My First Computer(s)

Charles Cooper reminisced today about his first computer, an IBM PCjr, and encouraged other to share their stories. Not counting the Basic Programming cartridge for the Atari 2600 and its awkward controller, my first computer was the Texas Instruments TI-99/4A.
I received this as a present from my parents while in junior high school (grades 6-8) and remember the days of loading/saving programs from the cassette player interface, subscribing to a print magazine dedicated to it, spending many an afternoon typing in all of the BASIC code in that magazine, as well as building some of my own games.

The one thing that still sticks out in my mind was the sprite handling primitives that TI provided in its BASIC language, including things like collision detection. It allowed me to create some pretty cool games very easily. I remember thinking about this later in life as I became an Apple owner with the Apple //c my freshman year of high school (I debated quite a bit between the //c and the PCjr) and then moving up to the Apple ][gs my senior year and using that machine throughout my 7 years in college (undergraduate and graduate school, by the end of my days at the University of Illinois, it was essentially a dumb terminal since it didn’t even have a hard drive).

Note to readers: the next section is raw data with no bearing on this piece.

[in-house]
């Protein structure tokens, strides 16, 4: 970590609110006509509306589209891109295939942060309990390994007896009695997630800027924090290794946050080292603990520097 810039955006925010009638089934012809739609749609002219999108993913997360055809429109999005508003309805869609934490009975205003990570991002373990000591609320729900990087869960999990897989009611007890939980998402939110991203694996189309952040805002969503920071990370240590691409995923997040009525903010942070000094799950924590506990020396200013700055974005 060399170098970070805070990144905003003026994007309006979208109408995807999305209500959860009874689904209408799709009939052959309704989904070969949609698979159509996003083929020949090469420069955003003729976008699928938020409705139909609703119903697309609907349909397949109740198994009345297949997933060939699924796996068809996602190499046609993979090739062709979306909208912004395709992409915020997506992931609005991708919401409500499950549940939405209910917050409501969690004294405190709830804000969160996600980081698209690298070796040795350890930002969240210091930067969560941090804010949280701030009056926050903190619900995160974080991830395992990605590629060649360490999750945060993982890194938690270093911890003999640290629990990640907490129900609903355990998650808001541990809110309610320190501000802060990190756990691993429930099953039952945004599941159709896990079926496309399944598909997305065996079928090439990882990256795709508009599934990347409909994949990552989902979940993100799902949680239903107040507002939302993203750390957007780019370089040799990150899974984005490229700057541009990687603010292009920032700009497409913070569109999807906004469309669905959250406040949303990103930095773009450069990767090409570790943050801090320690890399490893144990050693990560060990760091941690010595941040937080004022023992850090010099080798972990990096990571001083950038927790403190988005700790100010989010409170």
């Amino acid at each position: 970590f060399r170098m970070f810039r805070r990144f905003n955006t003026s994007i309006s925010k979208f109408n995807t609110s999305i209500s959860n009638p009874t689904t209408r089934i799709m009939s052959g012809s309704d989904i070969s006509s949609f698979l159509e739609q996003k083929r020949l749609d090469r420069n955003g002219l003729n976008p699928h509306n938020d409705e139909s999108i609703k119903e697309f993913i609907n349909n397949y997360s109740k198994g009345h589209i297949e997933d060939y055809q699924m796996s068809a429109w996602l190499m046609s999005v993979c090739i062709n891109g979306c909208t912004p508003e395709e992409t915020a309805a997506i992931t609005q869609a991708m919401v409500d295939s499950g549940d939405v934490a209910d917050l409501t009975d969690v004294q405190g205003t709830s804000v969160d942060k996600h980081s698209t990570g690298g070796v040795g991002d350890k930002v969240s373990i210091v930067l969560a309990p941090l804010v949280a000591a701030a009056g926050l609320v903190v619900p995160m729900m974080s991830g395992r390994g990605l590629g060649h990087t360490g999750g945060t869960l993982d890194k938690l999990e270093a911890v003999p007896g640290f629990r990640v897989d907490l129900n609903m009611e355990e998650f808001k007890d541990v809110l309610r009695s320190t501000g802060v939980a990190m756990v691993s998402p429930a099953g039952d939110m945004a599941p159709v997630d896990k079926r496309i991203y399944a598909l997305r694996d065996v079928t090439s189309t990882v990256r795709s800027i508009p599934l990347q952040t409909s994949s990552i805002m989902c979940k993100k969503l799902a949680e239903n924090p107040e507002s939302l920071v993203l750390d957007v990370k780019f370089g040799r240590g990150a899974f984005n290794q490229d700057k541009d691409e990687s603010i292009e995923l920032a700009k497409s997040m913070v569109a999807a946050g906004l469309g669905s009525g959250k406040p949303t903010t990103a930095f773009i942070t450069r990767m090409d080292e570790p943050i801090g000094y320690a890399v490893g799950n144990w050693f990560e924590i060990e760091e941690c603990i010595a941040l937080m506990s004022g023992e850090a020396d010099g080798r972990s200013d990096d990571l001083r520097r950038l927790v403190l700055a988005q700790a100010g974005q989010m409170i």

I wrote programs in BASIC on both the PCs in my high school lab as well as my Apple machines, and neither had the robust graphics libraries of my TI-99/4A. It makes for an interesting debate on flexibility versus productivity. On the one hand, the TI-99/4A was very well suited for game development, winning on the productivity side. On the other hand, computers like the Apple //c, ][gs, and the IBM PCjr were more focused on flexibility and supporting a broad range of tasks. Clearly, flexibility won out over the next 15 years, but we’re now entering a new phase with mobile devices and iPods. Will the pendulum swing back toward productivity, with focused development and tools for a narrow range of capability for which the device is best suited, or will flexibility win out?

The whole computing space is a very interesting ecosystem because of the notion of the platform and how that platform is exposed to the consumer. While other industries leverage similar concepts, such as the auto industry building different lines of cars based upon the same basic frame or drive-train, they don’t expose those platforms to the consumer. The computing space does. When I choose to buy a laptop, a mobile phone, or increasingly, a media player, I’m choosing a platform and that decision has implications on how I can leverage that device in the future. While the hardware side of things has evolved to create an ecosystem of commodity providers that compete solely on cost and quality, the software side of things still competes on consumer mindshare which can be a disincentive to creating open, standard libraries that enhance productivity. While many of us in the industry may clamor for open platforms, I doubt too many consumers outside of us are walking into Best Buy asking for a phone that supports the Open Mobile Alliance technical specifications.

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